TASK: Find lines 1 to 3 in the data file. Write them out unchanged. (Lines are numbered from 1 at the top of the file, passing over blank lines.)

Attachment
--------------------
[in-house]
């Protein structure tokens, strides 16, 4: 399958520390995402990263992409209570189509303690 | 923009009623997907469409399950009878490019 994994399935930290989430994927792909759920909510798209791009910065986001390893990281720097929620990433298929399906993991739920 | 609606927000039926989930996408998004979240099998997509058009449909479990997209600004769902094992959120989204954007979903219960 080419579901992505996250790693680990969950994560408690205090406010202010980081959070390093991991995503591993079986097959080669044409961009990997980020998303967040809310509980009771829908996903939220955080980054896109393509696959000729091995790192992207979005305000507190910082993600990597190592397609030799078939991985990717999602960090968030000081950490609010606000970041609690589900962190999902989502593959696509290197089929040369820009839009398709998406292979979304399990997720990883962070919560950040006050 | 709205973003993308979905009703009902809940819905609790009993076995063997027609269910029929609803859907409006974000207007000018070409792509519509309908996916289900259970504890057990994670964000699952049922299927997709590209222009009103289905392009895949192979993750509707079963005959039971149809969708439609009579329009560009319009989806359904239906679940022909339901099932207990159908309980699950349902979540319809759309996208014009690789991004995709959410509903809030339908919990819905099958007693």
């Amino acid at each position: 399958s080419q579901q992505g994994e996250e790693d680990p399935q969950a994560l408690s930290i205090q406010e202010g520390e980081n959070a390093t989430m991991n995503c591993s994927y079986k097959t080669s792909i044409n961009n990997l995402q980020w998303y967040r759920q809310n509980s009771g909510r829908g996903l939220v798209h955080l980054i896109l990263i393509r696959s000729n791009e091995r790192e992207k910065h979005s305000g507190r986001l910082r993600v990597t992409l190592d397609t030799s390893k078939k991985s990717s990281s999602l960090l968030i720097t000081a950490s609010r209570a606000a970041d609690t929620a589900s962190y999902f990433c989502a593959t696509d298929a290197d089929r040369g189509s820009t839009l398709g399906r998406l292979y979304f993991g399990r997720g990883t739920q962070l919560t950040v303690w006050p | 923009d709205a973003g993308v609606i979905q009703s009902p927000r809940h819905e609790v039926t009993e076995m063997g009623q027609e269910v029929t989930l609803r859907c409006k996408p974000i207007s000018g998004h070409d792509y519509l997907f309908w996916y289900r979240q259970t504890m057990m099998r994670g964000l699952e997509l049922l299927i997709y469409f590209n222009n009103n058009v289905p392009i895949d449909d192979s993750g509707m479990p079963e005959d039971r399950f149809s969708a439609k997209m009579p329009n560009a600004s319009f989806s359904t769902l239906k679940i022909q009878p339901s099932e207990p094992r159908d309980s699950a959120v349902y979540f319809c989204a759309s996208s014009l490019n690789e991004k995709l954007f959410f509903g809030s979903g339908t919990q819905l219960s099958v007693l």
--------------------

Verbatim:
[in-house]
């Protein structure tokens, strides 16, 4: 399958520390995402990263992409209570189509303690 | 923009009623997907469409399950009878490019 994994399935930290989430994927792909759920909510798209791009910065986001390893990281720097929620990433298929399906993991739920 | 609606927000039926989930996408998004979240099998997509058009449909479990997209600004769902094992959120989204954007979903219960 080419579901992505996250790693680990969950994560408690205090406010202010980081959070390093991991995503591993079986097959080669044409961009990997980020998303967040809310509980009771829908996903939220955080980054896109393509696959000729091995790192992207979005305000507190910082993600990597190592397609030799078939991985990717999602960090968030000081950490609010606000970041609690589900962190999902989502593959696509290197089929040369820009839009398709998406292979979304399990997720990883962070919560950040006050 | 709205973003993308979905009703009902809940819905609790009993076995063997027609269910029929609803859907409006974000207007000018070409792509519509309908996916289900259970504890057990994670964000699952049922299927997709590209222009009103289905392009895949192979993750509707079963005959039971149809969708439609009579329009560009319009989806359904239906679940022909339901099932207990159908309980699950349902979540319809759309996208014009690789991004995709959410509903809030339908919990819905099958007693």
């Amino acid at each position: 399958s080419q579901q992505g994994e996250e790693d680990p399935q969950a994560l408690s930290i205090q406010e202010g520390e980081n959070a390093t989430m991991n995503c591993s994927y079986k097959t080669s792909i044409n961009n990997l995402q980020w998303y967040r759920q809310n509980s009771g909510r829908g996903l939220v798209h955080l980054i896109l990263i393509r696959s000729n791009e091995r790192e992207k910065h979005s305000g507190r986001l910082r993600v990597t992409l190592d397609t030799s390893k078939k991985s990717s990281s999602l960090l968030i720097t000081a950490s609010r209570a606000a970041d609690t929620a589900s962190y999902f990433c989502a593959t696509d298929a290197d089929r040369g189509s820009t839009l398709g399906r998406l292979y979304f993991g399990r997720g990883t739920q962070l919560t950040v303690w006050p | 923009d709205a973003g993308v609606i979905q009703s009902p927000r809940h819905e609790v039926t009993e076995m063997g009623q027609e269910v029929t989930l609803r859907c409006k996408p974000i207007s000018g998004h070409d792509y519509l997907f309908w996916y289900r979240q259970t504890m057990m099998r994670g964000l699952e997509l049922l299927i997709y469409f590209n222009n009103n058009v289905p392009i895949d449909d192979s993750g509707m479990p079963e005959d039971r399950f149809s969708a439609k997209m009579p329009n560009a600004s319009f989806s359904t769902l239906k679940i022909q009878p339901s099932e207990p094992r159908d309980s699950a959120v349902y979540f319809c989204a759309s996208s014009l490019n690789e991004k995709l954007f959410f509903g809030s979903g339908t919990q819905l219960s099958v007693l």